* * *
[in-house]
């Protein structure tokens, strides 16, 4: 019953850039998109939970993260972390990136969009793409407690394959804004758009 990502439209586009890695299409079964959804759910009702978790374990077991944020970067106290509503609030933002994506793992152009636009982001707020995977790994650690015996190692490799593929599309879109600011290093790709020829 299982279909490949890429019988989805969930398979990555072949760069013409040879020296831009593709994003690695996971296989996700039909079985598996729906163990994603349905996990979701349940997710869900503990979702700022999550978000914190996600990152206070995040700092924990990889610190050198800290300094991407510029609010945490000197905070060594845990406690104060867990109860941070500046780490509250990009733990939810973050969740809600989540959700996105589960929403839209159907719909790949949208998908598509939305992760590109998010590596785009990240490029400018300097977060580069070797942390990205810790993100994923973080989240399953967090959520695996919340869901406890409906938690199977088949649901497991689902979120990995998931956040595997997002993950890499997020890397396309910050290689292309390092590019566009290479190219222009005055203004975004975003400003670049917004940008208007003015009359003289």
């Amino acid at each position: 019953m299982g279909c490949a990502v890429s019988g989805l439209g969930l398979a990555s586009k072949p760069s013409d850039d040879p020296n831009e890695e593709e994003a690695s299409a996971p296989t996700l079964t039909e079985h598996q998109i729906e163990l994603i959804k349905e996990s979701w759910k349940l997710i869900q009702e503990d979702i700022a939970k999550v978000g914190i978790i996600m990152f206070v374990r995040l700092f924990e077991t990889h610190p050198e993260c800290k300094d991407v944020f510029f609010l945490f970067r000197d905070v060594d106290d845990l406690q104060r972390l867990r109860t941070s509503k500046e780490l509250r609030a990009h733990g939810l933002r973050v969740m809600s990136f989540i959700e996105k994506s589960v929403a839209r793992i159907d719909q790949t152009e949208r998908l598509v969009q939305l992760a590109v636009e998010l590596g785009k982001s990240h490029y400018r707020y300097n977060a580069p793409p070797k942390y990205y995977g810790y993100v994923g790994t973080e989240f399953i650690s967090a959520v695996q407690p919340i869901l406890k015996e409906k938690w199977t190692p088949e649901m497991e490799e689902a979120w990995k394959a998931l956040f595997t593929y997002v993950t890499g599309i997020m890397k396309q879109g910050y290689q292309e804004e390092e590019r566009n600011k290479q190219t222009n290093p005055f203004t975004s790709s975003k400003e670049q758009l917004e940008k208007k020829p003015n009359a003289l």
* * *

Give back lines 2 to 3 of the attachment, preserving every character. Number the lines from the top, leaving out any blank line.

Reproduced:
């Protein structure tokens, strides 16, 4: 019953850039998109939970993260972390990136969009793409407690394959804004758009 990502439209586009890695299409079964959804759910009702978790374990077991944020970067106290509503609030933002994506793992152009636009982001707020995977790994650690015996190692490799593929599309879109600011290093790709020829 299982279909490949890429019988989805969930398979990555072949760069013409040879020296831009593709994003690695996971296989996700039909079985598996729906163990994603349905996990979701349940997710869900503990979702700022999550978000914190996600990152206070995040700092924990990889610190050198800290300094991407510029609010945490000197905070060594845990406690104060867990109860941070500046780490509250990009733990939810973050969740809600989540959700996105589960929403839209159907719909790949949208998908598509939305992760590109998010590596785009990240490029400018300097977060580069070797942390990205810790993100994923973080989240399953967090959520695996919340869901406890409906938690199977088949649901497991689902979120990995998931956040595997997002993950890499997020890397396309910050290689292309390092590019566009290479190219222009005055203004975004975003400003670049917004940008208007003015009359003289």
């Amino acid at each position: 019953m299982g279909c490949a990502v890429s019988g989805l439209g969930l398979a990555s586009k072949p760069s013409d850039d040879p020296n831009e890695e593709e994003a690695s299409a996971p296989t996700l079964t039909e079985h598996q998109i729906e163990l994603i959804k349905e996990s979701w759910k349940l997710i869900q009702e503990d979702i700022a939970k999550v978000g914190i978790i996600m990152f206070v374990r995040l700092f924990e077991t990889h610190p050198e993260c800290k300094d991407v944020f510029f609010l945490f970067r000197d905070v060594d106290d845990l406690q104060r972390l867990r109860t941070s509503k500046e780490l509250r609030a990009h733990g939810l933002r973050v969740m809600s990136f989540i959700e996105k994506s589960v929403a839209r793992i159907d719909q790949t152009e949208r998908l598509v969009q939305l992760a590109v636009e998010l590596g785009k982001s990240h490029y400018r707020y300097n977060a580069p793409p070797k942390y990205y995977g810790y993100v994923g790994t973080e989240f399953i650690s967090a959520v695996q407690p919340i869901l406890k015996e409906k938690w199977t190692p088949e649901m497991e490799e689902a979120w990995k394959a998931l956040f595997t593929y997002v993950t890499g599309i997020m890397k396309q879109g910050y290689q292309e804004e390092e590019r566009n600011k290479q190219t222009n290093p005055f203004t975004s790709s975003k400003e670049q758009l917004e940008k208007k020829p003015n009359a003289l």